Logos. They’re little things that can make a big difference to your company. In this age of iPhone tiles and fractured attention, a great logo can help make your company — while a terrible one can break it.
However, too many founders try to design their own startup logo. I’ve seen the results — and they’re rarely pretty.
While designing your own startup logo might seem like a good way for a bootstrapping startup founder to save some money, it’s one of those things (like waxing and home electric work) that you should probably leave to the pros.
I spoke with two such professionals — Zaheer Dodhia, the CEO of DesignMantic and branding expert and logo designer Carolina Correa — about the common mistakes that companies make when it comes to startup logo design.
Here’s what they told me.
Think your startup logo is “just” a logo? Zaheer says: Think again.
“Believe me, it’s not,” Zaheer tells Startups.co. “In fact, a logo is the foundation of your brand. It’s from there that your brand is born, its identity is created, and a company is recognized by.
Think of a logo design as the face of your company. You wouldn’t want to look ugly ever, so why should your brand?”
While it’s fine to learn from those who came before you, Zaheer says that when it comes to startup logos, it’s not a good idea to make something that looks like your competitor’s logo. Instead, try to stand out from the crowd.
“Unique, memorable, and stands out from the crowd are some of the words which come to mind when you see a great logo design like Nike, Apple, or Starbucks,” Zaheer says. “You’d be heading towards invisibility when you tell your designer you want to get a logo design exactly like your competitors.”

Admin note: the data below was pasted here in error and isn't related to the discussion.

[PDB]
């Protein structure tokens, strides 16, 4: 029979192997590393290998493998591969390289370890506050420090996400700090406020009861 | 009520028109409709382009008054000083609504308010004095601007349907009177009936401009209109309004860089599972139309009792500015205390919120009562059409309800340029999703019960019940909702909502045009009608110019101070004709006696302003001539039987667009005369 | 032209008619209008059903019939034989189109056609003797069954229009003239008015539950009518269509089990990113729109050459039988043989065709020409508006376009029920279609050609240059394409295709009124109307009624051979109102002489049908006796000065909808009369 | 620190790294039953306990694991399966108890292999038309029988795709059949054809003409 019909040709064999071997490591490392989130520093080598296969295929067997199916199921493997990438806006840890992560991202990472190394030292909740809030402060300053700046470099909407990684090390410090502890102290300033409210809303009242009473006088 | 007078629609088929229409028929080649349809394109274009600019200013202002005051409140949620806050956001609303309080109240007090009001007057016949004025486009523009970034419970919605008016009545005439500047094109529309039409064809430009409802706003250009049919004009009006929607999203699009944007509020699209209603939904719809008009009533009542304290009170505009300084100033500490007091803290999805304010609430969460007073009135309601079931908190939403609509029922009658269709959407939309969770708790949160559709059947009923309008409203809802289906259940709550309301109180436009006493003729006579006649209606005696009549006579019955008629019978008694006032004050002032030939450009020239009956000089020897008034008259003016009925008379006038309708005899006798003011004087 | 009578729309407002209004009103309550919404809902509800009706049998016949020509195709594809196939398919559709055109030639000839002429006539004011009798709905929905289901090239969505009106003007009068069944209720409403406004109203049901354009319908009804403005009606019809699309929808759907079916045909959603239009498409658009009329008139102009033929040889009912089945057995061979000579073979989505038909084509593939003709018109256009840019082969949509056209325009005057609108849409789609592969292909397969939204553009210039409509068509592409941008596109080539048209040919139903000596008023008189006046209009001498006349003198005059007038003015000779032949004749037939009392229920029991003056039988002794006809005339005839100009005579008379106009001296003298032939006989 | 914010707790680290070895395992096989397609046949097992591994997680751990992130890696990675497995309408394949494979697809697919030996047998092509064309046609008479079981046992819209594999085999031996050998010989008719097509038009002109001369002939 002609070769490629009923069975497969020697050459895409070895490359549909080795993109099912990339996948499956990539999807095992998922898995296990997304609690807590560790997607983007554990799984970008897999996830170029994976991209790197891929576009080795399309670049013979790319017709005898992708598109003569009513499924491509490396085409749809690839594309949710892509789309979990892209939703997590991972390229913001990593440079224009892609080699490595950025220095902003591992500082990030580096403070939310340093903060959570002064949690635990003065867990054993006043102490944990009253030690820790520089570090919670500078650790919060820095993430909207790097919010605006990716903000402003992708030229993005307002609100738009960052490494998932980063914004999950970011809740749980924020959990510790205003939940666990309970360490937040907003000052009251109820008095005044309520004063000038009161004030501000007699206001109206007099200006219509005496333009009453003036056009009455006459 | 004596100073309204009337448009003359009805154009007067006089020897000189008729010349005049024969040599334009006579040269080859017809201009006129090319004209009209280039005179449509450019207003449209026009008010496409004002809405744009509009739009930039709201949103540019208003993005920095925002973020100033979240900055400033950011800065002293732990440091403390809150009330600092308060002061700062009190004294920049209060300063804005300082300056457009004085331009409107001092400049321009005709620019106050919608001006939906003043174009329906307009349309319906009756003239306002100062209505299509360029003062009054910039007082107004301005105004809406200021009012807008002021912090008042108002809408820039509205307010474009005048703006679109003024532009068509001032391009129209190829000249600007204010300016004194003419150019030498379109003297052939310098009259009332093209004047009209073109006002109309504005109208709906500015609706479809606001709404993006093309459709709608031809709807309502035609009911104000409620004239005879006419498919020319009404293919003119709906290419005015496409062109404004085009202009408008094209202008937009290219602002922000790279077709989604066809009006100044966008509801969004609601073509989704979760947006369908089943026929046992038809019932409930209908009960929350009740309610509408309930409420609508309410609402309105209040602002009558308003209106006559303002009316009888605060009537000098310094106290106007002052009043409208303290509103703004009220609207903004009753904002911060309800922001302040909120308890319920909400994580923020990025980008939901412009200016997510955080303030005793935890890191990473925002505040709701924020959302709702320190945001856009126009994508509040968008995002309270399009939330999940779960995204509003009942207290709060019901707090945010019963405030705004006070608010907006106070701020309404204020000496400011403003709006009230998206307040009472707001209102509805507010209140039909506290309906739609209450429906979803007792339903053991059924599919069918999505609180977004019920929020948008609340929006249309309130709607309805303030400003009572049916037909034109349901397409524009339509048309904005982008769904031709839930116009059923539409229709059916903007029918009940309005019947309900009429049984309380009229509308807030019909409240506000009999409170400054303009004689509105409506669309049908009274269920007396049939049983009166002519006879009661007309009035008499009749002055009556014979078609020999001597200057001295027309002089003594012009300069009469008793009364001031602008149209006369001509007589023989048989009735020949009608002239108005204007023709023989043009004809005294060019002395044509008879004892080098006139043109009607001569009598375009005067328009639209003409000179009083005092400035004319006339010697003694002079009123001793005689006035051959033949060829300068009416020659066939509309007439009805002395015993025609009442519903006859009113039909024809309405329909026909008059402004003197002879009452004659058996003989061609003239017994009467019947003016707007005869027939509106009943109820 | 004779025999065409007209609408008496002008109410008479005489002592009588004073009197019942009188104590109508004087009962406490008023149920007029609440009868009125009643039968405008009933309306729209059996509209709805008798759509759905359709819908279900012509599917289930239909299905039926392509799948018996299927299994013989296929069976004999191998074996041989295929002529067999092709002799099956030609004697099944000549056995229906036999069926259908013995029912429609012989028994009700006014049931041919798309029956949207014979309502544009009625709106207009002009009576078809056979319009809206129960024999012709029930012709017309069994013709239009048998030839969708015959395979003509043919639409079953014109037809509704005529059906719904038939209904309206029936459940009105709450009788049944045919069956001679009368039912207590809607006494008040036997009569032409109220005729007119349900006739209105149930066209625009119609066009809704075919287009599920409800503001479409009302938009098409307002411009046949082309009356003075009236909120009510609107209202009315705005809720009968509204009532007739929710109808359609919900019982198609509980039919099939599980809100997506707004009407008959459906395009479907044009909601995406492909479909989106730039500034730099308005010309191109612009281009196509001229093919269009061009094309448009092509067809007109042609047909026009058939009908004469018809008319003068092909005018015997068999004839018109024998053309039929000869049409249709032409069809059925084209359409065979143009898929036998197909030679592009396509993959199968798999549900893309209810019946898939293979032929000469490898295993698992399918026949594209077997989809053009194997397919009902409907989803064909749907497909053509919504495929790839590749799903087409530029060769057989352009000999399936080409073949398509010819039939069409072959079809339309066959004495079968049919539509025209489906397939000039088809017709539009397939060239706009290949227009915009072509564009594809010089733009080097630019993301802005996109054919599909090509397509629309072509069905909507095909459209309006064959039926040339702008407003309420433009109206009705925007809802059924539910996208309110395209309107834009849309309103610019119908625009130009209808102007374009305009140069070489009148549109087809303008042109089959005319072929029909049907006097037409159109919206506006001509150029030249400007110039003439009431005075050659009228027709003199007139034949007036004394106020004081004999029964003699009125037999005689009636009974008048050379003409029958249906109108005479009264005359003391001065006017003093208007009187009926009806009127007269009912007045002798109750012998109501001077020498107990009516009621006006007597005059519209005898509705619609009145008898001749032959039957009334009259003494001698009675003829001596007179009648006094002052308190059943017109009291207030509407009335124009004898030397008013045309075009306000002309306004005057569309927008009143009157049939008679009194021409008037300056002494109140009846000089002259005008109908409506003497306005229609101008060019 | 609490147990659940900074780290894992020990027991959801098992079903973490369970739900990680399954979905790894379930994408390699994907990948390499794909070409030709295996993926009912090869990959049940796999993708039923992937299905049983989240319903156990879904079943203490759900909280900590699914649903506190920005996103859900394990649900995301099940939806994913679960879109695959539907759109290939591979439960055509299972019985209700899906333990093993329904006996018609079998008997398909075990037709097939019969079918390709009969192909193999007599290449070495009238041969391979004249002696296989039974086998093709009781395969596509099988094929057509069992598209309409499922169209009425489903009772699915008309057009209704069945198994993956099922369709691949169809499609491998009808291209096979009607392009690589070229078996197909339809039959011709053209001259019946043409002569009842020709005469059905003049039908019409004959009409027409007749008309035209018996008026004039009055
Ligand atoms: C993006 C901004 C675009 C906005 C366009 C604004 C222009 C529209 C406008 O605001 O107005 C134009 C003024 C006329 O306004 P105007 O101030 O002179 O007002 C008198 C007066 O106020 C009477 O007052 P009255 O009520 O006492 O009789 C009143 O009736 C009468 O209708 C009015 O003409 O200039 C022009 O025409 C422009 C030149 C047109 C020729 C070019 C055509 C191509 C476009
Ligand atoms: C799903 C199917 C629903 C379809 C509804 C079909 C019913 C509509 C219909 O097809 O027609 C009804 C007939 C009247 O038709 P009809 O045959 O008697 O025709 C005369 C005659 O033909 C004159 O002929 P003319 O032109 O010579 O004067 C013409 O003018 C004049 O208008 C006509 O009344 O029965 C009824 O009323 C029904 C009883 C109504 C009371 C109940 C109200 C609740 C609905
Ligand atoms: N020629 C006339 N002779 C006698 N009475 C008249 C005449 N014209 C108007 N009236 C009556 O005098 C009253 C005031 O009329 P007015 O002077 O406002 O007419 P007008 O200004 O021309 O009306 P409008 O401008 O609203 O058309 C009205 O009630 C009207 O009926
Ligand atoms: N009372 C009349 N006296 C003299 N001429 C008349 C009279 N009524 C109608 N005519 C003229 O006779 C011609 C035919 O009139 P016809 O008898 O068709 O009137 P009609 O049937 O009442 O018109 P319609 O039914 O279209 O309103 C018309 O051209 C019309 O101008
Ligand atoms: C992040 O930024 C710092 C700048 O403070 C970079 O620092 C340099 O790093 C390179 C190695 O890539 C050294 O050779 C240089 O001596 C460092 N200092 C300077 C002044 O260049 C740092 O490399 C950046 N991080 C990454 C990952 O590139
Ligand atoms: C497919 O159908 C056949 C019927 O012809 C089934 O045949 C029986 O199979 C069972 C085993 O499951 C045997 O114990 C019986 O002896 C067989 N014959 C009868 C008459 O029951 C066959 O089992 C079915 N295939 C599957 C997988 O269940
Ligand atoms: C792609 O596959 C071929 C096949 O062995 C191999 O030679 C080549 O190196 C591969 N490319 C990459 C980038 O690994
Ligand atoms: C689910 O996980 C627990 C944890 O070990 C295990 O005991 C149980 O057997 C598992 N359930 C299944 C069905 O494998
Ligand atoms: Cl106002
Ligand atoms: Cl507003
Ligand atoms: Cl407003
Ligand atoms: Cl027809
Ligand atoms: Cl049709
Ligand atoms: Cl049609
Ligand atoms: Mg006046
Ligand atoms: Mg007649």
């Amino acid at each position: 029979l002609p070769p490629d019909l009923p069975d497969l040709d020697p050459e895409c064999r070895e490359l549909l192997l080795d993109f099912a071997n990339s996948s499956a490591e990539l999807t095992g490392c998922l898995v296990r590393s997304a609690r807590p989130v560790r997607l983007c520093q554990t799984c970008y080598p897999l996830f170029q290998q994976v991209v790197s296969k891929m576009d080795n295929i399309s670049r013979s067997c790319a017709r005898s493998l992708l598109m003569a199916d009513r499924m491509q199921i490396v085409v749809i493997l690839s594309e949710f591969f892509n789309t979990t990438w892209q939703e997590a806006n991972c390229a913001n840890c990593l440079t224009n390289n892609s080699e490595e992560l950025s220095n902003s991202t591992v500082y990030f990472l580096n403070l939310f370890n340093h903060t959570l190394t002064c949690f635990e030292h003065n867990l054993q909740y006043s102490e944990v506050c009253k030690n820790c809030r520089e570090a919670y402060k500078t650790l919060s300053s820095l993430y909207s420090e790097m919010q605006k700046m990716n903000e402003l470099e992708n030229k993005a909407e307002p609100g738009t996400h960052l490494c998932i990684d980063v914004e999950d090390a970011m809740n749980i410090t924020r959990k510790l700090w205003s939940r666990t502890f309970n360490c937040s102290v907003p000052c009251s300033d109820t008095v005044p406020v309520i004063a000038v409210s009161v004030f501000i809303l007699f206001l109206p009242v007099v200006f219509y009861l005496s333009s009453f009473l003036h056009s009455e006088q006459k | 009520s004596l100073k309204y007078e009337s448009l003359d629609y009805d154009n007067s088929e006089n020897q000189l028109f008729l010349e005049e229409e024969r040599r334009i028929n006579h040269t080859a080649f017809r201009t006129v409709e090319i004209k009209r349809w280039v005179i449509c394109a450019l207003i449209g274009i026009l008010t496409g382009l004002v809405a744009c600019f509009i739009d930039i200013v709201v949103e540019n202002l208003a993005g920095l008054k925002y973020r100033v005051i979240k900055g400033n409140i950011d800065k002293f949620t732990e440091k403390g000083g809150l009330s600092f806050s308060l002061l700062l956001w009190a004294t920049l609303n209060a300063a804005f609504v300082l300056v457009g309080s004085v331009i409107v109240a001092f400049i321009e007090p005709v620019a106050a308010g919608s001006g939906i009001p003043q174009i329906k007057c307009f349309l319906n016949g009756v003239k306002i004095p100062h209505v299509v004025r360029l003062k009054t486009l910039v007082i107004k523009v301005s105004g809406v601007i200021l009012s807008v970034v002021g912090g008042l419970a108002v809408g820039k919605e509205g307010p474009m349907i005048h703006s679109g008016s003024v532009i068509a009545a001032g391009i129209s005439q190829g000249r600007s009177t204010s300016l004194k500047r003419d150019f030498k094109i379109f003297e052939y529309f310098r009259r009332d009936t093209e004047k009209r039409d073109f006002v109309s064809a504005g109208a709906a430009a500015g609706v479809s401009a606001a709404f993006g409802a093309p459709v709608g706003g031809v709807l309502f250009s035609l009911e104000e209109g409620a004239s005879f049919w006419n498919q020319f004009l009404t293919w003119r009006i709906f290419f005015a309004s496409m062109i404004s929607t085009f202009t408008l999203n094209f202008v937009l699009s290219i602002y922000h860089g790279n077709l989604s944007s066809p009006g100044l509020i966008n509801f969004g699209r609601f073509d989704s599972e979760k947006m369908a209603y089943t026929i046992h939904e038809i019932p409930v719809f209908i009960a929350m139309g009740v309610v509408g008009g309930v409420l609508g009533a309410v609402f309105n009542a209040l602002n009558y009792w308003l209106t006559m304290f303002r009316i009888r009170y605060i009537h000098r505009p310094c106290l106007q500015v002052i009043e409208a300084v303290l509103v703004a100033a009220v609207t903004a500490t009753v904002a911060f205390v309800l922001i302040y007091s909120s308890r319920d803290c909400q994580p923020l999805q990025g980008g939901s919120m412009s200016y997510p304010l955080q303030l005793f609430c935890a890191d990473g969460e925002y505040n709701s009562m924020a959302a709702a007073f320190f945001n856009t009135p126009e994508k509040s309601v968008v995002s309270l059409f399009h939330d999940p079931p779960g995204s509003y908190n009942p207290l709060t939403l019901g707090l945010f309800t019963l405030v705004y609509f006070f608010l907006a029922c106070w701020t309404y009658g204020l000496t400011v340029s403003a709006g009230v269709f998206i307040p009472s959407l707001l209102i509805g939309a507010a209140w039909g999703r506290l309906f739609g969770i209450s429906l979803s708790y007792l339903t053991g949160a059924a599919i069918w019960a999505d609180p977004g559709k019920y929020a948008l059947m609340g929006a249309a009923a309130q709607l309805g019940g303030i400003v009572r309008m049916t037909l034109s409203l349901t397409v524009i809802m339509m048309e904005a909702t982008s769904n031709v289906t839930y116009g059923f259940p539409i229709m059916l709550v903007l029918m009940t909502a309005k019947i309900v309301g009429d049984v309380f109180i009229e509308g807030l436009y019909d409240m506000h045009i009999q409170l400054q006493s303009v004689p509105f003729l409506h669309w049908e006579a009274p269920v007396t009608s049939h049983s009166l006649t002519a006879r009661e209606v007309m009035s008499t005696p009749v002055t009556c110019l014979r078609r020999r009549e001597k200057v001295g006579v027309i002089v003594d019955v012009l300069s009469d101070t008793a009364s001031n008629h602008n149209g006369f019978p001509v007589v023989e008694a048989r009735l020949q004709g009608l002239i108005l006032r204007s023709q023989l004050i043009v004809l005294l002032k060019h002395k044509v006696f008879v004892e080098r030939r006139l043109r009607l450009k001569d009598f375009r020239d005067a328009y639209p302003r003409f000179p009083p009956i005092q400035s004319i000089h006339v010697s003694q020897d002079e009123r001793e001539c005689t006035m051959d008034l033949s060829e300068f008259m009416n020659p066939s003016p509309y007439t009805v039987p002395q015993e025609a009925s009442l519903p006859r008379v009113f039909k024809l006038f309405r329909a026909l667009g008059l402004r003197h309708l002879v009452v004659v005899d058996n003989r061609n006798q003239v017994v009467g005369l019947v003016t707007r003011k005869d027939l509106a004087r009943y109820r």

Carolina advises against ever trying to create your own logo. She even thinks that it’s not a great idea to go with the cheapest options, no matter how broke your startup is.
“If you want to establish a lasting and powerful brand, you need to hire a professional,” Carolina tells Startups.co “A lot of companies underestimate the power of good branding (where logo design plays an important part of the process) and tend to go for the cheaper options. A powerful logo is one that communicates the company’s values and takes into account their strategy and positioning within the competitive landscape.”
Zaheer points out that Leonardo Da Vinci’s famous quote that “simplicity is the ultimate form of sophistication” applies to logo design as well. Or, to put it another way? Keep it simple, stupid.
“A logo design should be a representation of your company but it should not include everything,” Zaheer says. “Having too many elements like the logos for London Olympics 2012 and CMON can simply make it crowded, illegible, and beat the objective.”
Feedback is essential to any design project — and logo design is no different. Carolina points out that cheaper options for startup logo design often don’t include the iterative process.
“You also need feedback from your customers since you are appealing to them,” she says. “Going with the cheaper options means that those parts of the design process is not included, which then means that their logo doesn’t always match the core message they want to communicate, or even resonates well with their audience.”
Carolina gives two examples of logos that probably didn’t include any customer feedback before going life: the logo for the Institute of Oriental Studies at the University of Santa Catarina:
And the Catholic Church’s Archdiocesan Youth Commission: